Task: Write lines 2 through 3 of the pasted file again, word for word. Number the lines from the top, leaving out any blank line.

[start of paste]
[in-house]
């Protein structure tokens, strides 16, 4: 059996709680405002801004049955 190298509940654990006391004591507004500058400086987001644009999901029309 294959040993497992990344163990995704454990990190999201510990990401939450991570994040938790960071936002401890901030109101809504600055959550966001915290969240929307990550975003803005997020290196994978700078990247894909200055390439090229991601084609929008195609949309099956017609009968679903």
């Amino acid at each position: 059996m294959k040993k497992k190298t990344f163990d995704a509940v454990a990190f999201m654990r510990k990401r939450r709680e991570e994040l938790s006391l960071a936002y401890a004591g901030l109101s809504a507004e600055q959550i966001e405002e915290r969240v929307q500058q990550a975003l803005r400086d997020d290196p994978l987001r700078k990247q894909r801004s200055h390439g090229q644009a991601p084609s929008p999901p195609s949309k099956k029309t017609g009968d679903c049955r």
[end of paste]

């Protein structure tokens, strides 16, 4: 059996709680405002801004049955 190298509940654990006391004591507004500058400086987001644009999901029309 294959040993497992990344163990995704454990990190999201510990990401939450991570994040938790960071936002401890901030109101809504600055959550966001915290969240929307990550975003803005997020290196994978700078990247894909200055390439090229991601084609929008195609949309099956017609009968679903």
């Amino acid at each position: 059996m294959k040993k497992k190298t990344f163990d995704a509940v454990a990190f999201m654990r510990k990401r939450r709680e991570e994040l938790s006391l960071a936002y401890a004591g901030l109101s809504a507004e600055q959550i966001e405002e915290r969240v929307q500058q990550a975003l803005r400086d997020d290196p994978l987001r700078k990247q894909r801004s200055h390439g090229q644009a991601p084609s929008p999901p195609s949309k099956k029309t017609g009968d679903c049955r």